As the price of wireless networking equipment has dropped over the past year, the major computer manufacturers have begun offering customers a variety of wireless options. Whether your enterprise needs a hundred laptops with integrated wireless NICs or your small office needs a single access point and two wireless PC cards, two of the largest computer manufacturers, Dell and Gateway, have you covered. Let's take a look at several of the wireless options these two companies offer.
Dell's TrueMobile Wireless
Dell’s TrueMobile customers have their choice of four wireless devices: an integrated TrueMobile 1150 Wireless Mini-PCI card, an external TrueMobile 1150 Wireless PCMCIA card, a TrueMobile 1170 Wireless Base Station, and a TrueMobile 1170 Wireless Access Point.
At the time of this article's publication, the integrated Mini-PCI card costs about $100 and is available on several Inspiron and Latitude laptop models. The external 1150 PC Card, which retails for around $70, works with all Inspiron and Latitude laptops and with all Dell desktops. To use the PC card with a desktop, however, you're required to purchase an additional PCI adapter card for around $75.
Access points and base stations
The TrueMobile 1170 Wireless Base Station costs around $175 and is designed primarily for the home or home office. It supports up to 16 wireless clients, allows for 128-bit encryption, and has a maximum open-environment range of 300 feet. The 1170 Wireless Base Station has a single 10/100 Fast Ethernet connection, can serve as an Internet router—when used with an existing cable or xDSL modem—and includes a NAT firewall.
For business environments, Dell offers the TrueMobile 1170 Access Point that retails for about $650. The 1170 Access Point is compatible with all 802.11b wireless cards; supports up to 32 wireless clients; has a built-in NAT firewall; works as a DHCP server; and has Ethernet, PCMCIA, and serial ports. The maximum range for the 1170 Access Point is 1,750 feet in an open office environment, 375 feet in a semi-open environment, and 165 feet in a closed office environment.
Understanding wireless LAN protocols
The 802.11b protocol provides for data transmission speeds up to 11 Mbps and operates at a frequency of 2.4 GHz. Other flavors of the 802.11 wireless protocols exist such as 802.11a and 802.11g. Read this article to learn more about wireless LAN protocols and equipment or this article for a general overview of WLAN technology.
Gateway focuses on Intel equipment
Currently, Gateway customers who want to go wireless can choose equipment from both Proxim's ORiNOCO product line and Intel's PRO/Wireless line. However, because Proxim's equipment is being quickly phased out in favor of Intel's product line, I will cover only the Intel offerings here.
Access points and base stations
Gateway offers three different Intel access points: the Intel PRO/Wireless 5000 LAN Dual Access Point, the Intel PRO/Wireless 2011B LAN Access Point, and the Intel Wireless Base Station. Enterprise customers or those who are considering a move to 802.11a equipment should definitely consider the PRO/Wireless 5000 first. This dual-mode access point supports both the 802.11a and 802.11b protocols, offers 128-bit WEP encryption, and can handle up to 64 clients. The PRO/Wireless 5000 offers throughput speeds up to 54 Mbps for 802.11a clients, up to 11 Mbps for 802.11b clients, has a maximum range of 300 feet, and sells for around $600.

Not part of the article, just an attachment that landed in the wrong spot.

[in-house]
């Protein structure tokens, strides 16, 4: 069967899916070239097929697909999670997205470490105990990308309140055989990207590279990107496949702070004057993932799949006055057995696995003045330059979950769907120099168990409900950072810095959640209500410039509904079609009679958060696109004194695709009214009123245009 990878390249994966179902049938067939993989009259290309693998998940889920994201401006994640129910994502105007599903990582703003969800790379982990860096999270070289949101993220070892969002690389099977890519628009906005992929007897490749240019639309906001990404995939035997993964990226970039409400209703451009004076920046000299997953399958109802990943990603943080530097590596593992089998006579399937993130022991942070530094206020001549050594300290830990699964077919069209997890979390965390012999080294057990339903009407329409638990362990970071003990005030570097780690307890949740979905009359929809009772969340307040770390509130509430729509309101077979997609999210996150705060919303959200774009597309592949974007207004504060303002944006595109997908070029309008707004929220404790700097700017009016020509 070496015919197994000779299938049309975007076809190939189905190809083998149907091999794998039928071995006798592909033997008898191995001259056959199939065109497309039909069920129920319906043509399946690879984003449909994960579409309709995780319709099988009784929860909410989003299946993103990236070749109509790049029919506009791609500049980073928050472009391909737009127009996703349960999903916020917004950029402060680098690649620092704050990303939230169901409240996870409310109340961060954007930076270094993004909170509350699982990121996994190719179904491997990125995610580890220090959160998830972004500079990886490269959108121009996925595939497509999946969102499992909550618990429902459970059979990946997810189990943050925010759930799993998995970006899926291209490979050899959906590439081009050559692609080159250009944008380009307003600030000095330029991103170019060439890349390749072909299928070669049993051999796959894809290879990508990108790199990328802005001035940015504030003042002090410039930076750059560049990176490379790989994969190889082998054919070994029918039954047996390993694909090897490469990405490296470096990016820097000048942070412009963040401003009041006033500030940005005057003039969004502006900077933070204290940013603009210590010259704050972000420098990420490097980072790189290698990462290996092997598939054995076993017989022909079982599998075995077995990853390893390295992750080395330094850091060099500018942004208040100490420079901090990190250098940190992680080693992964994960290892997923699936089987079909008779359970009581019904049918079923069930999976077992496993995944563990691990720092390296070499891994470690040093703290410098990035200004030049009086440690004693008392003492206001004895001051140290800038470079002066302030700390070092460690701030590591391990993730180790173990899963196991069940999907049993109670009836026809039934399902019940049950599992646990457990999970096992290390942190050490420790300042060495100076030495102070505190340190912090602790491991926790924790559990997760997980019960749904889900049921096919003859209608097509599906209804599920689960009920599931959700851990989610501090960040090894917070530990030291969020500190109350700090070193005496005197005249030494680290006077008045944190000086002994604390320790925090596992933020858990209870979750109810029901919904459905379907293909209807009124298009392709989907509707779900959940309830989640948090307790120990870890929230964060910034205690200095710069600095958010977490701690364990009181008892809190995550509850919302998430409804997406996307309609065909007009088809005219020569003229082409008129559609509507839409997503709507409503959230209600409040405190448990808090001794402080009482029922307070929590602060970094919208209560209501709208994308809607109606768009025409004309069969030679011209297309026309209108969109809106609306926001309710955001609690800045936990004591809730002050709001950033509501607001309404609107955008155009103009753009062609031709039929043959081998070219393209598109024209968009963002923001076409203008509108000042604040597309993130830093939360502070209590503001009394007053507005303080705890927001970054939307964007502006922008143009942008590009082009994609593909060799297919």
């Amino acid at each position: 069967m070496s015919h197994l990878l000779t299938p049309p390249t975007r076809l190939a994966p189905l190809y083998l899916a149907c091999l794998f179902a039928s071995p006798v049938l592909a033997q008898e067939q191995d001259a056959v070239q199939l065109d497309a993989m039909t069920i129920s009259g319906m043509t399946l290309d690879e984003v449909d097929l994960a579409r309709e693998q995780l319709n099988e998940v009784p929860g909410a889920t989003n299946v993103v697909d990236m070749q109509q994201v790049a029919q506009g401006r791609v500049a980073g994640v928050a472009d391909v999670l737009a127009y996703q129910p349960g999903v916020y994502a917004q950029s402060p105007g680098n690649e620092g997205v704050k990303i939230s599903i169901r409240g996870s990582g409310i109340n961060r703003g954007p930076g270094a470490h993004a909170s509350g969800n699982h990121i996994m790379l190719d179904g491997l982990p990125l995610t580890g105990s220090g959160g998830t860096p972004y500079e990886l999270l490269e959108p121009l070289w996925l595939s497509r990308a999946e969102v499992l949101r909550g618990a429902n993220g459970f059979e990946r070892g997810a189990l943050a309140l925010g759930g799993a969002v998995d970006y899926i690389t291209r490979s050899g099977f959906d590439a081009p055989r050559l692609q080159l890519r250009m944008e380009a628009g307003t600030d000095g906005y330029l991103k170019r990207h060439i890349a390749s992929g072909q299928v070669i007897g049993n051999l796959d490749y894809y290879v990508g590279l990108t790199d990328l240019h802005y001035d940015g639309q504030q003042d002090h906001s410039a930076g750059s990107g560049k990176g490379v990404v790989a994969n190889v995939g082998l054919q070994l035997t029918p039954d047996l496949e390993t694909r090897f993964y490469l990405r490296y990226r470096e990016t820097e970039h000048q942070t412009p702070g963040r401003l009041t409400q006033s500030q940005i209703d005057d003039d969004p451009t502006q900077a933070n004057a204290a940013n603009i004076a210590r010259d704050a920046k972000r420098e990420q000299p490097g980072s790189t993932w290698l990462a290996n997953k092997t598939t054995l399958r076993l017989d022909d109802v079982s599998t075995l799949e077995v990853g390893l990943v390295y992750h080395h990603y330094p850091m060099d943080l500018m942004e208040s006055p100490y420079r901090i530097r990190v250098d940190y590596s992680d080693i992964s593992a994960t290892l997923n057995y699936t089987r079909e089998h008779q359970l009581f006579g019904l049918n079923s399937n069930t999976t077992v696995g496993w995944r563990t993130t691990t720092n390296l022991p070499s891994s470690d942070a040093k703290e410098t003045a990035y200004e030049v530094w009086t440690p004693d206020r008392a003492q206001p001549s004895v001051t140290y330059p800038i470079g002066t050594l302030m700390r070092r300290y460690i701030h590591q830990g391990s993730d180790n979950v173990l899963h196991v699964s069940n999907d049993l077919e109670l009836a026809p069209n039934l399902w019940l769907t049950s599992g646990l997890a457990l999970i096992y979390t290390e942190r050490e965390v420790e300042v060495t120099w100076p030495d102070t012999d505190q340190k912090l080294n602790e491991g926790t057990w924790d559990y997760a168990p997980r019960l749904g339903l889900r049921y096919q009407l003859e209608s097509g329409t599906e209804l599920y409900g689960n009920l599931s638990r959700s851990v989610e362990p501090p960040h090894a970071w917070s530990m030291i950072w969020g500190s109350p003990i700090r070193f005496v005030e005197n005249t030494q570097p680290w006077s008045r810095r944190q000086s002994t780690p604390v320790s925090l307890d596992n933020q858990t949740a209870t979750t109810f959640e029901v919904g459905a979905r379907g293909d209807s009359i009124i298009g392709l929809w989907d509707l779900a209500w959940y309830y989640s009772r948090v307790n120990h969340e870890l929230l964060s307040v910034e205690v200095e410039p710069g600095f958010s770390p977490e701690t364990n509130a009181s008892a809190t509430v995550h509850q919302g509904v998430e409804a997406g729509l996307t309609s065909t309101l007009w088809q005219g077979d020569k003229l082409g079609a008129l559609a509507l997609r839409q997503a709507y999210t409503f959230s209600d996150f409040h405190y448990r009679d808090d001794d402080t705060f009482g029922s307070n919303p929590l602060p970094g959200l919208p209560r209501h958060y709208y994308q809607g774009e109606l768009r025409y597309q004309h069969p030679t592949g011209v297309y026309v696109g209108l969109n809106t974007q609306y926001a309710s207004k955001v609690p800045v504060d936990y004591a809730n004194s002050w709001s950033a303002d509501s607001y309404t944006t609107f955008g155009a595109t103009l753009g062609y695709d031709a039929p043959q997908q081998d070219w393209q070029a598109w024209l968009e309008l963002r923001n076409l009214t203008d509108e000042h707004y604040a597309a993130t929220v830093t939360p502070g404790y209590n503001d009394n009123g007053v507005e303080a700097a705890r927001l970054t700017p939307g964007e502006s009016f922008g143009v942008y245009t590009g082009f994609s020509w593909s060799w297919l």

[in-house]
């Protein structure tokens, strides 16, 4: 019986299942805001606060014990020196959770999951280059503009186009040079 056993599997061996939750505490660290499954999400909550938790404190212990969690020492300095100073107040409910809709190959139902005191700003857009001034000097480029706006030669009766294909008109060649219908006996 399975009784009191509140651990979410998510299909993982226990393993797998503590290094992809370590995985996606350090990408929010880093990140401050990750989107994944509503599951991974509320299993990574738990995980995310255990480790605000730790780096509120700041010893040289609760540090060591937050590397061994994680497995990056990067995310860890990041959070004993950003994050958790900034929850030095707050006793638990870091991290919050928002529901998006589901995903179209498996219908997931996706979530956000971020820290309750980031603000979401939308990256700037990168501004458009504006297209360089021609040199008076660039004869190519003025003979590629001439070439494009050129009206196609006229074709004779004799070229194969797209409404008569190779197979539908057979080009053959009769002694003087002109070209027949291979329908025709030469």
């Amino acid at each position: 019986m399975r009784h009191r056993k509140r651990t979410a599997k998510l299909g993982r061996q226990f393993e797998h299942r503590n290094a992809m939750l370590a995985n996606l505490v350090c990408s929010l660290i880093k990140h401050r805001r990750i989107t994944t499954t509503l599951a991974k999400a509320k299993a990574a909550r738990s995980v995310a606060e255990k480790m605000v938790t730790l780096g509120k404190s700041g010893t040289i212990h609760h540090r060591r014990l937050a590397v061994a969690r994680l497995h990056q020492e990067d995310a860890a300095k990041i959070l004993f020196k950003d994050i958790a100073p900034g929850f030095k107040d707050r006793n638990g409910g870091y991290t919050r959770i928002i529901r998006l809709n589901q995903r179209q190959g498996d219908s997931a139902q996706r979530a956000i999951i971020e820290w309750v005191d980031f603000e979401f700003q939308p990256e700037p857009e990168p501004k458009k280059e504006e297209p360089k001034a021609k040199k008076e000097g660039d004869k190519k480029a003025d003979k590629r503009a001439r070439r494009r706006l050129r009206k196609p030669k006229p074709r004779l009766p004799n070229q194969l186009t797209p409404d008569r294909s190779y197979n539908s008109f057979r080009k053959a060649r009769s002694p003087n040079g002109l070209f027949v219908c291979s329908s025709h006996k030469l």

For organizations that want a cheaper alternative to the PRO/Wireless 5000 and that don't need 802.11a support, Gateway offers the Intel PRO/Wireless 2011B LAN Access Point. This 802.11b-only device supports up to 60 clients, provides data throughput up to 11 Mbps, offers 128-bit WEP encryption, and has a maximum range of 300 feet. Unfortunately, at $450 the PRO/Wireless 2011B is only $150 less than the PRO/Wireless 5000. If you can spare the extra $150, I would definitely go with the PRO/Wireless 5000 with its dual-mode support and greater client capacity.
Intel's Wireless Base Station is Gateway's wireless option for the small or home office environment. Marketed primarily as an Internet connection-sharing tool, this 802.11b device features an integrated router, a NAT firewall, and a DHCP server. It can manage up to 16 wireless and 16 wired clients. The Wireless Base Station supports 128-bit encryption and costs around $190.
When it comes to wireless adapters, Gateway gives customers a choice between Intel's PRO/Wireless 2011B LAN USB Device, Intel's PRO/Wireless 2011B LAN PC Card, and on some laptop models, an integrated 802.11b wireless adapter. All three of these wireless adapters support the 802.11b protocol, allow for data throughput of up to 11 Mbps, support 128-bit WEP encryption, and cost about $90. The integrated wireless adapter is available on the 450 and 600 series laptops while the USB device and PC card can be purchased with any Gateway computer. However, there is a catch.
As I mentioned, if you want to use a wireless PC card with a desktop, you'll need a PCI adapter card. The Gateway sales representative that I spoke with said Gateway doesn't install PC cards and PCI adapters in their desktops. They would be happy, however, to sell me a PC card and a third-party PCI adapter that I could install myself. A wireless PCI adapter costs between $35 and $130, depending on the brand.
Bill Detwiler has nothing to disclose. He doesn't hold investments in the technology companies he covers.
Bill Detwiler is Managing Editor of TechRepublic and Tech Pro Research and the host of Cracking Open, CNET and TechRepublic's popular online show. Prior to joining TechRepublic in 2000, Bill was an IT manager, database administrator, and desktop support specialist in the social research and energy industries. He has bachelor's and master's degrees from the University of Louisville, where he has also lectured on computer crime and crime prevention.